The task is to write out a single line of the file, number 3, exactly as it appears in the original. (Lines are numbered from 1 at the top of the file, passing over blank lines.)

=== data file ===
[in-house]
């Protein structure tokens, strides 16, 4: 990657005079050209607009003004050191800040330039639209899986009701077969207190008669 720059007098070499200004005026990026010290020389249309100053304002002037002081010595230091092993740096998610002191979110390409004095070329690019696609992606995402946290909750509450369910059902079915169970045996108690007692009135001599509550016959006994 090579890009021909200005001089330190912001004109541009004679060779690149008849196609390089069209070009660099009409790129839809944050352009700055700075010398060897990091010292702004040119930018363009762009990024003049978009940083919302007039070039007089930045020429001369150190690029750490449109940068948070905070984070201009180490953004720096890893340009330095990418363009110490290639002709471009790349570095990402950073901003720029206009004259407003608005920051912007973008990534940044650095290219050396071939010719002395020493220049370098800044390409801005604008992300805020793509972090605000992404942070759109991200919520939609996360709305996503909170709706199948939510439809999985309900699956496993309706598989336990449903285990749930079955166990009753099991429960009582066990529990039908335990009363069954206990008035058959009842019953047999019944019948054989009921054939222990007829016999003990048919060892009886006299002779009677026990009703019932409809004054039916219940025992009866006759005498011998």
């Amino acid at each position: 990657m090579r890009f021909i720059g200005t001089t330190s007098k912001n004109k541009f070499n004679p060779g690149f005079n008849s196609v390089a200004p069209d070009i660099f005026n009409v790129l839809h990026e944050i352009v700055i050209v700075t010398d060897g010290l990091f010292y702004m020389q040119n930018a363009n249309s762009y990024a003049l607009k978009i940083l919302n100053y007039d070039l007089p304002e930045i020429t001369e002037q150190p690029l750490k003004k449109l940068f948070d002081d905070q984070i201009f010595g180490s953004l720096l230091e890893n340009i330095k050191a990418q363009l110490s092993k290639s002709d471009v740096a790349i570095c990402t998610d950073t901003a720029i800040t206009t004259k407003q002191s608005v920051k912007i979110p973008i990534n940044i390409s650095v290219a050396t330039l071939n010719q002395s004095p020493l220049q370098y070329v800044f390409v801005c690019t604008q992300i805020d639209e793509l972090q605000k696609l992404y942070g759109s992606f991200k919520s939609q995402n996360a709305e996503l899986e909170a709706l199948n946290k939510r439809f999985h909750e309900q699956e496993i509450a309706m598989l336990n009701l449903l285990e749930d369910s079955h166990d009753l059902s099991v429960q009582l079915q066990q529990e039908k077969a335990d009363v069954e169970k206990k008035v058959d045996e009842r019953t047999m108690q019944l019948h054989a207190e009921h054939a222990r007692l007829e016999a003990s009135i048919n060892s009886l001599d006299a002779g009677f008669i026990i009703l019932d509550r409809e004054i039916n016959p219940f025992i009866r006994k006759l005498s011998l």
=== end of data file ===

């Amino acid at each position: 990657m090579r890009f021909i720059g200005t001089t330190s007098k912001n004109k541009f070499n004679p060779g690149f005079n008849s196609v390089a200004p069209d070009i660099f005026n009409v790129l839809h990026e944050i352009v700055i050209v700075t010398d060897g010290l990091f010292y702004m020389q040119n930018a363009n249309s762009y990024a003049l607009k978009i940083l919302n100053y007039d070039l007089p304002e930045i020429t001369e002037q150190p690029l750490k003004k449109l940068f948070d002081d905070q984070i201009f010595g180490s953004l720096l230091e890893n340009i330095k050191a990418q363009l110490s092993k290639s002709d471009v740096a790349i570095c990402t998610d950073t901003a720029i800040t206009t004259k407003q002191s608005v920051k912007i979110p973008i990534n940044i390409s650095v290219a050396t330039l071939n010719q002395s004095p020493l220049q370098y070329v800044f390409v801005c690019t604008q992300i805020d639209e793509l972090q605000k696609l992404y942070g759109s992606f991200k919520s939609q995402n996360a709305e996503l899986e909170a709706l199948n946290k939510r439809f999985h909750e309900q699956e496993i509450a309706m598989l336990n009701l449903l285990e749930d369910s079955h166990d009753l059902s099991v429960q009582l079915q066990q529990e039908k077969a335990d009363v069954e169970k206990k008035v058959d045996e009842r019953t047999m108690q019944l019948h054989a207190e009921h054939a222990r007692l007829e016999a003990s009135i048919n060892s009886l001599d006299a002779g009677f008669i026990i009703l019932d509550r409809e004054i039916n016959p219940f025992i009866r006994k006759l005498s011998l």